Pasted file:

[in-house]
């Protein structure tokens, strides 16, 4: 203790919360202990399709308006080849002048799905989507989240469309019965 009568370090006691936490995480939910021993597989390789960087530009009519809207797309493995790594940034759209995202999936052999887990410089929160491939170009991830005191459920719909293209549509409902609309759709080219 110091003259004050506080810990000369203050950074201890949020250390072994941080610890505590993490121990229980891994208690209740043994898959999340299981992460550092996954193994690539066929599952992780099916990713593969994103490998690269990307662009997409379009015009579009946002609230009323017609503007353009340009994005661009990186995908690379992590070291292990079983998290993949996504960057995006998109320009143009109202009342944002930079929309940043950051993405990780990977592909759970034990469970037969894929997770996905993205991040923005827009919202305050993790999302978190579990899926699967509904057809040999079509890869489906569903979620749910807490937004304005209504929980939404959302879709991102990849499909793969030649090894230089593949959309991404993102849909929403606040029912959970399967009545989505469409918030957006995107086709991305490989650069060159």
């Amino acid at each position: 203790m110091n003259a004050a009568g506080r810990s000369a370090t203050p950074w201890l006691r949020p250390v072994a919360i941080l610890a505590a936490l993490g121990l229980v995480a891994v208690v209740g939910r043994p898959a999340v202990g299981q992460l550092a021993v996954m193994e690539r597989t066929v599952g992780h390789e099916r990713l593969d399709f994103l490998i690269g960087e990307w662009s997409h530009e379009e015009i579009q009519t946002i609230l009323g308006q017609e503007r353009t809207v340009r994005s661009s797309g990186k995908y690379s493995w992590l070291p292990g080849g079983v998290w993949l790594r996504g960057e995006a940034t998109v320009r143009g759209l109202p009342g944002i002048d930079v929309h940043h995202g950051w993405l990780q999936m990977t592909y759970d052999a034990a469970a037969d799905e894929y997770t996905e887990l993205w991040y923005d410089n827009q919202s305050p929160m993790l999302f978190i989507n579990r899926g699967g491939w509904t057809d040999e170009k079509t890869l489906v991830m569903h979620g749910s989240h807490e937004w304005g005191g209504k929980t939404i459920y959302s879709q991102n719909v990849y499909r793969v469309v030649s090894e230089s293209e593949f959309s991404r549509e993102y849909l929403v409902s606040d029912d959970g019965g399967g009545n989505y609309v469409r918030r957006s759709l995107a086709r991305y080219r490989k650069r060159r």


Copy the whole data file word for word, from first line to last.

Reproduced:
[in-house]
């Protein structure tokens, strides 16, 4: 203790919360202990399709308006080849002048799905989507989240469309019965 009568370090006691936490995480939910021993597989390789960087530009009519809207797309493995790594940034759209995202999936052999887990410089929160491939170009991830005191459920719909293209549509409902609309759709080219 110091003259004050506080810990000369203050950074201890949020250390072994941080610890505590993490121990229980891994208690209740043994898959999340299981992460550092996954193994690539066929599952992780099916990713593969994103490998690269990307662009997409379009015009579009946002609230009323017609503007353009340009994005661009990186995908690379992590070291292990079983998290993949996504960057995006998109320009143009109202009342944002930079929309940043950051993405990780990977592909759970034990469970037969894929997770996905993205991040923005827009919202305050993790999302978190579990899926699967509904057809040999079509890869489906569903979620749910807490937004304005209504929980939404959302879709991102990849499909793969030649090894230089593949959309991404993102849909929403606040029912959970399967009545989505469409918030957006995107086709991305490989650069060159």
């Amino acid at each position: 203790m110091n003259a004050a009568g506080r810990s000369a370090t203050p950074w201890l006691r949020p250390v072994a919360i941080l610890a505590a936490l993490g121990l229980v995480a891994v208690v209740g939910r043994p898959a999340v202990g299981q992460l550092a021993v996954m193994e690539r597989t066929v599952g992780h390789e099916r990713l593969d399709f994103l490998i690269g960087e990307w662009s997409h530009e379009e015009i579009q009519t946002i609230l009323g308006q017609e503007r353009t809207v340009r994005s661009s797309g990186k995908y690379s493995w992590l070291p292990g080849g079983v998290w993949l790594r996504g960057e995006a940034t998109v320009r143009g759209l109202p009342g944002i002048d930079v929309h940043h995202g950051w993405l990780q999936m990977t592909y759970d052999a034990a469970a037969d799905e894929y997770t996905e887990l993205w991040y923005d410089n827009q919202s305050p929160m993790l999302f978190i989507n579990r899926g699967g491939w509904t057809d040999e170009k079509t890869l489906v991830m569903h979620g749910s989240h807490e937004w304005g005191g209504k929980t939404i459920y959302s879709q991102n719909v990849y499909r793969v469309v030649s090894e230089s293209e593949f959309s991404r549509e993102y849909l929403v409902s606040d029912d959970g019965g399967g009545n989505y609309v469409r918030r957006s759709l995107a086709r991305y080219r490989k650069r060159r």